A sea of people gathered at Dennis Alley Park (also known as Waban Park) Sunday to demand equality and justice for marginalized communities in the wake of continued race-related tragedy.
Before marching through town, the massive crowd of hundreds of people listened to a number of speakers, and heard a tribal drum song played by members of the Wampanoag Tribe of Gay Head.
There was hardly an unmasked face in sight, as marchers and protesters raised their signs and chanted “No justice, no peace.”
Diamond Araujo spoke through a megaphone, saying that the community has gathered to march for all the things that have been withheld from African Americans and other oppressed groups for far too long.
“We will march for education, ending police brutality, public health, and creating a better world for all,” Araujo said.
Signs with the names of Ahmaud Arbery, Sean Bell, Breonna Taylor, Tony McDade, and George Floyd, were raised high in the air advocating for defunding of police departments, demilitarization of police, and accountability for officers who use excessive force.
But the main goal of the march was unification against oppression and unfair treatment of people of color.
Seasonal resident Zoe, who asked her last name be withheld, said she believes it’s time to address the systemic racism that has been embedded so deeply in American culture.
“As a country, as a people, we need to come together. Just saying ‘I stand with the community’ isn’t enough anymore. Words just don’t cut it, it’s time for action,” Zoe said.
Another marcher, Camille Cuzzupoli, said an obvious solution is to defund the police departments, but suggested that more mental health professionals be integrated into police forces across the country.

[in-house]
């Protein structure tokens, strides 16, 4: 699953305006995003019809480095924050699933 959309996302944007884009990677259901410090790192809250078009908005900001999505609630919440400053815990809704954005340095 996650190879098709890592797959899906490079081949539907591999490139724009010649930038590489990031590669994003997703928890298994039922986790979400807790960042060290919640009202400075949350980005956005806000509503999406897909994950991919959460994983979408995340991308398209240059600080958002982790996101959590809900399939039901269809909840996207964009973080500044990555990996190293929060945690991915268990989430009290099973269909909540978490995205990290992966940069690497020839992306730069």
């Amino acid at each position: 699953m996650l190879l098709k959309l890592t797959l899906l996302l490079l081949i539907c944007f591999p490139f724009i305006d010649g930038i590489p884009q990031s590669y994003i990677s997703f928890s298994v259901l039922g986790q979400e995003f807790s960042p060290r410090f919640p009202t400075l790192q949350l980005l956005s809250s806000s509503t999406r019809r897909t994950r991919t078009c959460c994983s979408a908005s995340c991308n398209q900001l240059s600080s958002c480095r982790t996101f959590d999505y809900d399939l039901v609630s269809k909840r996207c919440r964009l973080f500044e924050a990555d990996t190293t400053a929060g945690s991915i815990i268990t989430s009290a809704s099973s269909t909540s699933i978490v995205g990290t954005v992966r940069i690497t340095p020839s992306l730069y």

After the short speech, the march headed down to the Island Queen, up toward Circuit Avenue, then down to the basketball courts and back to Dennis Alley Park.
Sisters Monica and Molly Carroll agreed that there needs to be more awareness and education around racial inequality and the plight of marginalized communities.
Monica said she hopes people who might not usually be involved in civil activism get involved now. “We need those who don’t usually show up to come out,” Monica said. She also said there needs to be more accountability for those who commit racially motivated acts, such as police officers who use excessive force.
“We need to see a big shift in how these police forces are funded, and where those funds are going,” Molly said. “And as for police brutality, there needs to be consequences for these actions.”
Laura Bryant said she was born and raised on Martha’s Vineyard to a family who did not see the color of someone’s skin as a determining factor in how they should be treated.
“My mother Betty Bryant was a major activist. In our household growing up, we treated everyone with fairness and respect,” Bryant said. “I am hoping these most recent tragedies make people see the light — We all bleed red.”
Caroline Miller said she is here to support the young people that have been leading the way in advocating for racial justice all the way back to when Martin Luther King Jr. led the civil rights movement.
Miller also noted that, in order for justice to be brought to marginalized communities, everyone must be on-board with the movement, not just those being oppressed.
“I am glad to be in a community where so many non-black people are taking on the cause and showing out for black justice and equality,” Miller said. “This world is not a good place without liberty and justice for all.”